I think they do. But I don’t ever want to get too attached to my bike since I get new ones every year. Naming it, I think it will get me too attached. I just got their new one a week before we shot.
What’s the model?
The Scout Rouge.
It’s a beautiful bike.
It is. I’m really anxious to see how our photos turned out with this new bike.
So how did you get affiliated with Indian Motorcycle?
Mutual friends. I have a buddy named Pierson [Fodé] and he was already a part of their team. I was talking to him about bikes in general like, “What bikes do I go with? Do I go with the classic Harley or Indian?” Essentially, Indian came before Harley-Davidson. Indian is the OG. So he was telling me about his experience with them because he’s been riding with them. Then I ended up speaking with Sean MacDonald, who’s in charge of the distribution for influencers and talent. I told him I was very interested in riding and representing the company. I ended up getting a bike shortly after that. I fell in love with the company and the bikes. I don’t know if I could ever go with another company after this because I love Indian so much.
So let’s talk about In the Dark. This show has marked a big chapter in your career. Having spent so much time up in Toronto to shoot, did it become like a second home over the years?
Absolutely. I spent the last four years there. For season three, we were there for almost eight months due to Covid, and as I mentioned earlier, I was there for six months this last season. The last two years were definitely very challenging because Toronto is the city to have had the longest lockdown. Every time we would leave Toronto, we had to quarantine for two weeks coming back into the country. So I spent a good amount of my time there alone. The only time you would really leave the house would be to go to work or grocery shopping. Toronto is one of the most culturally diverse places I’ve ever been to. The food there is absolutely insane. When things are open in Toronto, it’s amazing! [laughs] It’s an insanely fun and cool place to be. We also shot the series at pretty miserable times in Toronto, which is during the winters. Their winters last six months, from December all the way to early May. It’s absolutely freezing. It’s snowing and raining all the time. You barely see the sun. Toronto will always have a special place in my heart and it is like a second home, but I will also say that the last couple of years have been very challenging living there. I just think that affects a person’s mental stability. It’s a relief being back home in LA to be honest, enjoying the sun and being able to ride again. We had a really good run on this show. I think four years is a great amount of time to be creative with a big team on something like that.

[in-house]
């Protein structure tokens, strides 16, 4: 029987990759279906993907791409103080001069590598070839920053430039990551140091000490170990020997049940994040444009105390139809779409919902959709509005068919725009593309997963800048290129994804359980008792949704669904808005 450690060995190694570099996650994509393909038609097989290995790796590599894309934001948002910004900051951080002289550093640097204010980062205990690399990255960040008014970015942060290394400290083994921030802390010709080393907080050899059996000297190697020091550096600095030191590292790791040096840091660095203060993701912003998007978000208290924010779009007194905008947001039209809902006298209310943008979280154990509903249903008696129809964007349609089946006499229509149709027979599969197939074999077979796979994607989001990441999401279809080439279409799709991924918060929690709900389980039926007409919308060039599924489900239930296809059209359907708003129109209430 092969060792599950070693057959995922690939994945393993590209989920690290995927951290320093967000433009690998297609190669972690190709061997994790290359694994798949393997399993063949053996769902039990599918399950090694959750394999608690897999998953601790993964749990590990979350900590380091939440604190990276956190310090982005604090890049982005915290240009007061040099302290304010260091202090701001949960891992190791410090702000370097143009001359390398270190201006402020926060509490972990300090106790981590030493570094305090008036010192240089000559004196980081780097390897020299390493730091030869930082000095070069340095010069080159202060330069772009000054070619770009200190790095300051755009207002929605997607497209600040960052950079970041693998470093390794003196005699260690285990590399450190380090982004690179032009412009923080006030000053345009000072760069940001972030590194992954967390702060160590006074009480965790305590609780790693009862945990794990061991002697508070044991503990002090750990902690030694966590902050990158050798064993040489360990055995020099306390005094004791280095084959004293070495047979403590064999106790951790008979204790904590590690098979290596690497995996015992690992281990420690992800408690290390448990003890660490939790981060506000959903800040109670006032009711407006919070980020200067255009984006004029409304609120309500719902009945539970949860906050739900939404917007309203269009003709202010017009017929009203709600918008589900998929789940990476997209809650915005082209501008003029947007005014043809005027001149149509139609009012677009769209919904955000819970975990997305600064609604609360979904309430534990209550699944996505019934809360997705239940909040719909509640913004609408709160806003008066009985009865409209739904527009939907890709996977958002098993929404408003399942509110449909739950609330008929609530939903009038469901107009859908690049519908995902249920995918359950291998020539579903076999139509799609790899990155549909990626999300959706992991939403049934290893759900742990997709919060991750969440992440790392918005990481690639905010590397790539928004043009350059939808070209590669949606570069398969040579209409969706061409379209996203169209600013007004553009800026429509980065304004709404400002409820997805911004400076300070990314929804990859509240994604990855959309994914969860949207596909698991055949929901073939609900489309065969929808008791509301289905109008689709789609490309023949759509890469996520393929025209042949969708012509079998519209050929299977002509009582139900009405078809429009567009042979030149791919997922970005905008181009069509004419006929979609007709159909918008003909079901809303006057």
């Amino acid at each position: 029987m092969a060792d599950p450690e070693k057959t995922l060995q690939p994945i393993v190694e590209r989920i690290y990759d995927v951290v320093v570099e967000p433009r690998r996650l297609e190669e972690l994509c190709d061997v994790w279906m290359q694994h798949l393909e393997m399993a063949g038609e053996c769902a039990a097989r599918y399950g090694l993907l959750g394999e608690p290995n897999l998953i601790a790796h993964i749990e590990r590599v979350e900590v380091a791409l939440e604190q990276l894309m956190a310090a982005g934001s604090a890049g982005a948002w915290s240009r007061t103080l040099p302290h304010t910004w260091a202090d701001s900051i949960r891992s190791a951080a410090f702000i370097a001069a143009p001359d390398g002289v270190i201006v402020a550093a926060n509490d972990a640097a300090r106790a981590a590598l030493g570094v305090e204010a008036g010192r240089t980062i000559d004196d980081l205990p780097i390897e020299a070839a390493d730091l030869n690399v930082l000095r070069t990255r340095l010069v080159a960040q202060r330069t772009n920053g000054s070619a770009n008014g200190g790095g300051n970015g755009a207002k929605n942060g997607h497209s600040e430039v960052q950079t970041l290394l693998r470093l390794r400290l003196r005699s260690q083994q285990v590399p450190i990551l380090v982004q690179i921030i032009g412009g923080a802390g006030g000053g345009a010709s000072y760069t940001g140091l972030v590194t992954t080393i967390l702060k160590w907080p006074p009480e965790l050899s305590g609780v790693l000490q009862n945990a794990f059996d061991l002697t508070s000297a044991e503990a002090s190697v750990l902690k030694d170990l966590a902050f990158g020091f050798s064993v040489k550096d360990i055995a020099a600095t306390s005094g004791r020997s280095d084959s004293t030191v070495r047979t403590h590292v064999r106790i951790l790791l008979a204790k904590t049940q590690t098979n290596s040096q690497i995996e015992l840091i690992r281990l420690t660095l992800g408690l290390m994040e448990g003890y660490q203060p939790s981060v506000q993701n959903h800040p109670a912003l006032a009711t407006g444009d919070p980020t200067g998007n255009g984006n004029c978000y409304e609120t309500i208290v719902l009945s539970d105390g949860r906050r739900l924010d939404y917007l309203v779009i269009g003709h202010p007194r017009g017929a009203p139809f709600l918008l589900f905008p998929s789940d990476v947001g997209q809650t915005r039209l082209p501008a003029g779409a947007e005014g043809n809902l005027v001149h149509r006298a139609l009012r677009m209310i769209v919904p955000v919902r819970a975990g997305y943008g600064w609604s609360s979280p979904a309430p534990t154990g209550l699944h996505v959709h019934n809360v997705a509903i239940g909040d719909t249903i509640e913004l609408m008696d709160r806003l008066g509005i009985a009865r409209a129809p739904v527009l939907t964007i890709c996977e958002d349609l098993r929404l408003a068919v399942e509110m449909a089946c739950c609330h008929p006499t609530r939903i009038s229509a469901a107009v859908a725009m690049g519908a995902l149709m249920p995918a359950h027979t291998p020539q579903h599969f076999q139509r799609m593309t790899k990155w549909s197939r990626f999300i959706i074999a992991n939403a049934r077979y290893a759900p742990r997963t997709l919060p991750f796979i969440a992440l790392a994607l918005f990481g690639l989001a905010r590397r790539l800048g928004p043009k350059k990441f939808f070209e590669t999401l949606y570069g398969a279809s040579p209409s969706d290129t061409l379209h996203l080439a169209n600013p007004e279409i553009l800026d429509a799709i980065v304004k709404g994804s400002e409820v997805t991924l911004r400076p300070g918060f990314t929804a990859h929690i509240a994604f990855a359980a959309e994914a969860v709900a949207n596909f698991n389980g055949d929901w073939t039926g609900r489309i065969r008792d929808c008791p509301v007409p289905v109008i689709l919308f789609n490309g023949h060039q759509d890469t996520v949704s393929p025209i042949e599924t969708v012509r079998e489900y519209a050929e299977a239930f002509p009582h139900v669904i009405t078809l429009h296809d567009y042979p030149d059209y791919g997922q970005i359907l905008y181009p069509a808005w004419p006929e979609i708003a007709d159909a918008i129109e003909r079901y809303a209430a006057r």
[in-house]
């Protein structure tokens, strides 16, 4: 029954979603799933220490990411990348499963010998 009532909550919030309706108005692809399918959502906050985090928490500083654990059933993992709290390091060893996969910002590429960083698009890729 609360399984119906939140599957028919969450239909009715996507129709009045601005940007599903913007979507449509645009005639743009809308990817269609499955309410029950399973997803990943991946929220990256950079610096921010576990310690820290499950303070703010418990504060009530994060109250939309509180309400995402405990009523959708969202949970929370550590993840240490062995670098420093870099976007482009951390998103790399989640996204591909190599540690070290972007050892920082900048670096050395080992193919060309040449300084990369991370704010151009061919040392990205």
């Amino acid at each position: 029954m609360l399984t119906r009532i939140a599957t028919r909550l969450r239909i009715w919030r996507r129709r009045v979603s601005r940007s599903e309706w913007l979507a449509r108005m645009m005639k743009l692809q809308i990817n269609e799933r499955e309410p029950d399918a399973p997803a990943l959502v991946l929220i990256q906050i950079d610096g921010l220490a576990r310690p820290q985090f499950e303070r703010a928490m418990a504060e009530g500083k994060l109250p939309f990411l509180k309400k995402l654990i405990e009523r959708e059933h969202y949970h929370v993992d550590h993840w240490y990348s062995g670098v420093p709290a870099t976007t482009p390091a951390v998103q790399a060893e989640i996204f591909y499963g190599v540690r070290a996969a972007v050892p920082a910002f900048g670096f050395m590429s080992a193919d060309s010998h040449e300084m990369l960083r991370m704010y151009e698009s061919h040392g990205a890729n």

Was Nanuk there to keep you company at least?
I had him there with me for season three, but unfortunately, he got very sick before I left for season four. I did not feel safe traveling with him so I left him here.
Did he ever get to meet Levi [the golden retriever who plays Pretzel on the show]?
He has a few times. Sometimes I would bring Nanuk to set and they would have brief interactions. But when Levi is working on set, he’s very much in work mode.
How does it feel now that the show is coming to an end?
It’s a lot of mixed feelings. It’s a very bittersweet ending. We’ve become family, especially over the last two years because we couldn’t hang out with other people outside of the show [due to Covid protocol]. We grew as friends because we were all going through the same thing and it was something that we could relate to with one another. The relationships and memories are always going to stay with me. But at the same time, I feel like I’m ready to move on to other things I’d like to do in my career and in my life. That’s where the bittersweet part comes in. I’m really sad not to be able to see everyone on a daily basis like I have, but I’m also excited for the next chapter.
I think any creative person understands what it’s like to have a clean slate again. It’s joyous.
Absolutely. You’re always trying to grow, waiting for that next creative outlet that will fulfill you. We’re never satisfied. I’m always trying to better myself, trying to learn every day, and I’m just waiting for the next challenge that comes along in whatever role that may be. This role taught me so much about myself. I challenged myself so much in this role. I put so much of myself into it.
Previously, you’d described Max as a mysterious guy. What has come into focus for you?
I think Max had a very troubled childhood, especially with his mother. He was living out his childhood traumas through money laundering and toxic relationships, especially with Murphy. Over the course of these four seasons, we see him grow into a very strong-minded person, and it’s the result of the push and pull that these two characters have. He finally stands up to her in season three. He is tired of her shit, basically. And I think these characters are soulmates. The new season is about these two characters dealing with their baggage, yet still loving each other and finding a way to make it work. I think that’s something beautiful the show can teach all of us.
Did you know this would be the final season prior to shooting it?